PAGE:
Internet of things (IoT) - another one of these modern day buzzwords. Everybody wants some IOT.  But what is it "everybody" wants? You’ve probably heard about smart electronics, such as being able to switch on a kitchen appliance while at work, and smart buildings that regulate temperature according to the number of people inside.

Let’s use the smart building as an example. A common business domain is smart HVAC solutions (Heating, Ventilation and Air Conditioning).

Wouldn't it be great if you always enjoyed perfect temperature and air quality?

Let’s take our Deep office situated in central Oslo as an example.

The temperature in our office has been suboptimal. With suboptimal we mean that some of us think it’s too warm or cold, and at times we all think it’s too warm or cold in all or some areas of the office. Let's take this example to discuss what it would take to solve that with some ML of course).

Let's inventory the steps. Machine learning needs data to learn: phase one is to get some data.

  • That means thermometers. Let’s pretend the 'T' in IoT stands for Thermometer, makes perfect sense.
  • That means connectivity. 'I' stands for internet, so you can't use simple run-of-the-mill thermometers; they need that connection.
  • That means storage for the data.
  • That means logistics: The data isn't going to put itself there. A process is needed to ask the devices for measurement data and get it  to the storage, at regular time intervals for instance.

Once we have the process in place, we see our data piling up. Then what?

At this point you may start to think, what is the goal with this?

Well, saving costs would be nice, but then there’s the upfront costs of hardware and labor hours, plus there's a large uncertainty on what you're going to save... If saving costs is all you're after, the solution is pretty trivial: turn off the heaters!

If it's comfort you're optimizing for, then you may end up spending more rather than saving. Moreover, how will the machines in ML even know what is comfortable? Is the definition of comfort just 20 °C? Is that really ML? Most of us would expect something fancier,  some form of interactivity where people can voice their comfort, like an app or webpage. So we just went from 'just optimize the thermostat' to 'we need a data platform and an app and ‘whatnot'. The scope just grew a lot, but say we decide that we want to  optimize for comfort first and cost reduction second.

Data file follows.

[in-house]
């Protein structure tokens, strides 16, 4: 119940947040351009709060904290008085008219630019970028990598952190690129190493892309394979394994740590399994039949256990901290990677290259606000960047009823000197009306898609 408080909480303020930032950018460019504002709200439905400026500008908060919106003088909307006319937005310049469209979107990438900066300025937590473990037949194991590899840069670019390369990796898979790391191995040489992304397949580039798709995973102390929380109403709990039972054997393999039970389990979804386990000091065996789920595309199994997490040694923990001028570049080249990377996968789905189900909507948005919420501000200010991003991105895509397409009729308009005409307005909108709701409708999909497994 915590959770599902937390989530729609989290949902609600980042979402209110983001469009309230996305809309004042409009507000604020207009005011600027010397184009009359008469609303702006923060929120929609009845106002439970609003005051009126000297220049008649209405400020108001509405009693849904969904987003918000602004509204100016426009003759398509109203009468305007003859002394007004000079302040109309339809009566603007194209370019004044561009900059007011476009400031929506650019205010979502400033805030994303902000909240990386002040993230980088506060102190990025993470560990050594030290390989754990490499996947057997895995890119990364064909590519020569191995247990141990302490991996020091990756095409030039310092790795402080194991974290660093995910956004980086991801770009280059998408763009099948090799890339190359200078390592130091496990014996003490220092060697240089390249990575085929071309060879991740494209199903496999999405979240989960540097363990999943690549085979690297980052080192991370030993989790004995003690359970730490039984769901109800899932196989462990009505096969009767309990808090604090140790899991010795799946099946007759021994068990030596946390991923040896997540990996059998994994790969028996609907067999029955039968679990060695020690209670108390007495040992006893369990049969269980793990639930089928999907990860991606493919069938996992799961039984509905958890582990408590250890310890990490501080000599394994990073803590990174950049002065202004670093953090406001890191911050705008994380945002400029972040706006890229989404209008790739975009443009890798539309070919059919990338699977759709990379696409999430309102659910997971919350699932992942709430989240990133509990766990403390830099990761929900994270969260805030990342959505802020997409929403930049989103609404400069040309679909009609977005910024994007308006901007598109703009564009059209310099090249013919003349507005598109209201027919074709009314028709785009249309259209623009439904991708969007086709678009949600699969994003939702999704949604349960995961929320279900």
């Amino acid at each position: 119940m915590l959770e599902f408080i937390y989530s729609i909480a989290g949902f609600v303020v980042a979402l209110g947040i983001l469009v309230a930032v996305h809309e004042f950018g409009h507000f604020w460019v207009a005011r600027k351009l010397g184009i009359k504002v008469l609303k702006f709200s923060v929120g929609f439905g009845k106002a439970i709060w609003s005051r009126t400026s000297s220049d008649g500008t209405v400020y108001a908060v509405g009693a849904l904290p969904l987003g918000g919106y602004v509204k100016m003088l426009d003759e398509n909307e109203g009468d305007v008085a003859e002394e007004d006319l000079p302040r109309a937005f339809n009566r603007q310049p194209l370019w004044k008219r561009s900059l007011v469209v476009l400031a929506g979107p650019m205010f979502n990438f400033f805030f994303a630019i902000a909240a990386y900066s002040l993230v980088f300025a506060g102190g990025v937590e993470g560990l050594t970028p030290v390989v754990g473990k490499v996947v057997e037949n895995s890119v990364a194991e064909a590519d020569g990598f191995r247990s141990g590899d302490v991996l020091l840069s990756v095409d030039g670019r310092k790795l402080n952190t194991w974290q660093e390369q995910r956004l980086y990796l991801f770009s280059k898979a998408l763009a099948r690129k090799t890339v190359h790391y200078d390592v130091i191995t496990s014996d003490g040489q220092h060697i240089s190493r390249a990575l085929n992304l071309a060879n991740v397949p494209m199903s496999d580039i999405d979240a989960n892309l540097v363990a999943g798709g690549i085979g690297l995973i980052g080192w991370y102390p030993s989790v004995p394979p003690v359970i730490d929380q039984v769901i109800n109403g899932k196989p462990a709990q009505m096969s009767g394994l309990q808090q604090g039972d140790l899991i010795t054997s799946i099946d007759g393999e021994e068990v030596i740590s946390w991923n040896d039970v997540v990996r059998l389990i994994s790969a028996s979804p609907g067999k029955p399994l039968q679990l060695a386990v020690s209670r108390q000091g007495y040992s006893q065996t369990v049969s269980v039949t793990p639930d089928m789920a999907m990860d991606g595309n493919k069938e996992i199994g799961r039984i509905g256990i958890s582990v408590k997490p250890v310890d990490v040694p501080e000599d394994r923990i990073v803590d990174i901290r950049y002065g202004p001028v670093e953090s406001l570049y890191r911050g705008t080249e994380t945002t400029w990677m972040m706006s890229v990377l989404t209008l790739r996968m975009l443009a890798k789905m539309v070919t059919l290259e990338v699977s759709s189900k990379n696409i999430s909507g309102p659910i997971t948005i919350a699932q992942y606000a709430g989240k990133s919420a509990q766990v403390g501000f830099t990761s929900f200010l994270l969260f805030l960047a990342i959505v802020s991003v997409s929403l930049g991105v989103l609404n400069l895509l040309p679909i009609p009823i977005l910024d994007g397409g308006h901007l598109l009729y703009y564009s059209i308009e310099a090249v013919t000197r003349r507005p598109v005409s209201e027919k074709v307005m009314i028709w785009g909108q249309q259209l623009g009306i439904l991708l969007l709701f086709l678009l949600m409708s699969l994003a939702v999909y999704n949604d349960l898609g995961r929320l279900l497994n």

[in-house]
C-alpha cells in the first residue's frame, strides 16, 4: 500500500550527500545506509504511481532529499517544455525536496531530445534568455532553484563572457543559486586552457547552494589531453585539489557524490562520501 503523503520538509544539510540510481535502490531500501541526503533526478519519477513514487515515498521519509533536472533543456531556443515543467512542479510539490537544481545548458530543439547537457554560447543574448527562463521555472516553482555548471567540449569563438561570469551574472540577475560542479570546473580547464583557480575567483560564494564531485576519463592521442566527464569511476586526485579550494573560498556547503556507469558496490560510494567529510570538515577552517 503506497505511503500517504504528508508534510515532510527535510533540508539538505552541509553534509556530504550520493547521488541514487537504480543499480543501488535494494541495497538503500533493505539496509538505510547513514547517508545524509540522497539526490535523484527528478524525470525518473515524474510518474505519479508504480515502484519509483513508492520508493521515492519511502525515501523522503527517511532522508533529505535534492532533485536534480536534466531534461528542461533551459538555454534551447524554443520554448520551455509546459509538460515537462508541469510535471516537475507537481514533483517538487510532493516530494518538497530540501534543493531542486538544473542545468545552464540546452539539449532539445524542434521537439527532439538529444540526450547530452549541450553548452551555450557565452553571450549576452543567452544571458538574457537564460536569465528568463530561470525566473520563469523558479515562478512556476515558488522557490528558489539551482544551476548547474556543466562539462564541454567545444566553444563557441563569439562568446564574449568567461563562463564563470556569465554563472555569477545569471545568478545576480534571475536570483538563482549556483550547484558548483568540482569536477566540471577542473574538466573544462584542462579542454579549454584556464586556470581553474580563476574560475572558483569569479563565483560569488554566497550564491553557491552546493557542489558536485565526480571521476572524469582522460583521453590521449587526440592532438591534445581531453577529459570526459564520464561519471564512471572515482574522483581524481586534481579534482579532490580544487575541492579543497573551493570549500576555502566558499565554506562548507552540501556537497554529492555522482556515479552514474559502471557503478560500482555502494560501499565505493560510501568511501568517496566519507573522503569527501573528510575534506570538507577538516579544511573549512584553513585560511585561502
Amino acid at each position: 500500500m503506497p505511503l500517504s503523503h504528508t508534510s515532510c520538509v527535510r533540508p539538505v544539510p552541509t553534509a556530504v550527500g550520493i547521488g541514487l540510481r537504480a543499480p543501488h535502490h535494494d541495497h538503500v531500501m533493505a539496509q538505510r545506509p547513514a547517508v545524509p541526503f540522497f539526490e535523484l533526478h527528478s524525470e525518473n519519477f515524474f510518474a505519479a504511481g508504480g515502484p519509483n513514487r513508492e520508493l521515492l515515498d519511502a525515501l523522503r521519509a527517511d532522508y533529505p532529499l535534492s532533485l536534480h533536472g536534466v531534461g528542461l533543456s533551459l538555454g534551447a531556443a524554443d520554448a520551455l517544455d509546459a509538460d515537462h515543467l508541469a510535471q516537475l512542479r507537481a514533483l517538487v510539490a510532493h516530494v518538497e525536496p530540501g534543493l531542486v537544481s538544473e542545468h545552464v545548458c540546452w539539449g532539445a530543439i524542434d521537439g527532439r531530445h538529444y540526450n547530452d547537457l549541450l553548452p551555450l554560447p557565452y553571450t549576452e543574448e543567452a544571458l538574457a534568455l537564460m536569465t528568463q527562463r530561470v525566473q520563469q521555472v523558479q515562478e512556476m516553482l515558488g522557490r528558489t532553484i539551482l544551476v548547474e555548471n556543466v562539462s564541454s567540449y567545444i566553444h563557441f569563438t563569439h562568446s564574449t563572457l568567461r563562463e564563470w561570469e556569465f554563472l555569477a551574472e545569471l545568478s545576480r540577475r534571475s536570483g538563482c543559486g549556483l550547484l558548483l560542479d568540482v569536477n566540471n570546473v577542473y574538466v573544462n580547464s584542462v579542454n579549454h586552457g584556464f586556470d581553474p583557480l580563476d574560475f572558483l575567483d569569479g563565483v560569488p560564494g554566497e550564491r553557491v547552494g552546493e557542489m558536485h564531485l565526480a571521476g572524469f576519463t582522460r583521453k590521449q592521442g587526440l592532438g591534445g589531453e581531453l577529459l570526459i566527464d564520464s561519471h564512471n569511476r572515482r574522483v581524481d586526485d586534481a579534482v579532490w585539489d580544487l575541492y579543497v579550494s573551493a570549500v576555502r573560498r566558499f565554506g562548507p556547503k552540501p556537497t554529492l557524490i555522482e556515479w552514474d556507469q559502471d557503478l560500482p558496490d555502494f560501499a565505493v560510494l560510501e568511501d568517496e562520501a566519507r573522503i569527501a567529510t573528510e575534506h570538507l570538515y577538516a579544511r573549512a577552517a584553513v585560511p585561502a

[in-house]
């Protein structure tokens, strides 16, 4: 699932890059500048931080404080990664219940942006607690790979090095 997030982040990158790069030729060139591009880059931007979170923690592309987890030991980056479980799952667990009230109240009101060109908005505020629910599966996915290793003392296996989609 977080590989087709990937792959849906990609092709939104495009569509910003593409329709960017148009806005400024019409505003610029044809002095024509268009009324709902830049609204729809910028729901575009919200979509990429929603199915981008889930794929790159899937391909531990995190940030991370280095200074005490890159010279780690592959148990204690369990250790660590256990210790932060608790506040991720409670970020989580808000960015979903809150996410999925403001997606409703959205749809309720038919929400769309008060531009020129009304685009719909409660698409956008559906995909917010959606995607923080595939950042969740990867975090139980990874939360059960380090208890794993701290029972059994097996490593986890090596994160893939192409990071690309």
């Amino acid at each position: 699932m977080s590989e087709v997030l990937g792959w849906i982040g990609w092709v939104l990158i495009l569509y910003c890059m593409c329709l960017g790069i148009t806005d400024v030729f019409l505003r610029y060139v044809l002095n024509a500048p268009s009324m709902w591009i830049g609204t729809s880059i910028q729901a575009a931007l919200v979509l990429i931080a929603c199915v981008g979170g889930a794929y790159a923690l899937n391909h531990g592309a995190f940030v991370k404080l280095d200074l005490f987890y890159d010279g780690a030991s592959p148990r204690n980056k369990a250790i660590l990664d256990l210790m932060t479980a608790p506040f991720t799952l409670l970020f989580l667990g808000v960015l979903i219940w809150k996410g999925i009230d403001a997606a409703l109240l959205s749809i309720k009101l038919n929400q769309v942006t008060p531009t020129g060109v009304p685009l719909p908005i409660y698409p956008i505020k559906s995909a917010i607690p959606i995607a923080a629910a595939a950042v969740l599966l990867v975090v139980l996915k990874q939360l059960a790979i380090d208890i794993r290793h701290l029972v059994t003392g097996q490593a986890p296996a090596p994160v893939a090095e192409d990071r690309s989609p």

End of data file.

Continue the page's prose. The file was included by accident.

We’ve decided what to optimize for. What’s next?

Given thermometer readings and feedback, you realize that in order to automate temperature regulation, you need your heating system to be operable by the algorithm (phase 2). So then you run into other problems like:

  • Can you even program against your heating system?
  • Is it connected to the internet?

Upgrading for instance radiator valves to those standards is no trivial undertaking. You will probably need a plumber to shut down the building's heating system, drain it and install the new valves ($$$).  The new IoT devices are often battery powered, so you induce maintenance costs for replacing them - this should probably be monitored into the dashboard as well.

Have we even mentioned integration with the energy meter system yet? Are the valves manually adjustable? Should they even be? Does the definition of comfort include no frustration due to technology being in your way?

Well, this is getting out of hand. The smaller project would be just phase one: gathering the data, and only in a later stage implement the automated regulation. There are a couple of upsides.

From a data science perspective it would be very nice to have data representing the baseline: what the temperatures, costs and comfort levels are before the algorithms take control.

It manages risk in the sense that upon reevaluation you might conclude the next phase isn't necessary. The goals can always be refined. Just by making this information available, our office discussions about the temperature now have additional facts. We can with certainty say that the kitchen area is more chilly than the corner meeting room.

Since we are a team of data scientists and engineers: We're going to build the best, the most intelligent, the grandiosest heating system ever!

Even though the project is getting out of hand, the scope is still relatively restricted. Since ML really shines in the face of lots of (relevant) data, you could argue that more sources of relevant data is better. And more fun. It's easy to come up with a few:

  • Meteorological data, both forecasts and the current. Local luminescence sensors for clouds/window shades.
  • Positional data (of the thermometers and radiators, maybe even entire floor plans).
  • Building occupancy. In a crowded office, heat generated by people could be significant. Even if you could track occupancy, this is dangerously close to GDPR. A few options are:
  • electronic key usage
  • count of connected devices to Wi-Fi
  • count of available parking spots
  • online calendar event details
  • (security) cameras
  • cafeteria sales

Obviously this is over the top: it's going to be nearly impossible to incorporate all these, nor should you want to, nor will it positively affect the effectiveness of ML (probably). It's an engineer's dream, but an investor's nightmare.

Conclusion?

And oh yeah, we haven't even gotten around to any actual ML yet. As for a conclusion: "How hard can it be...?" Famous last words.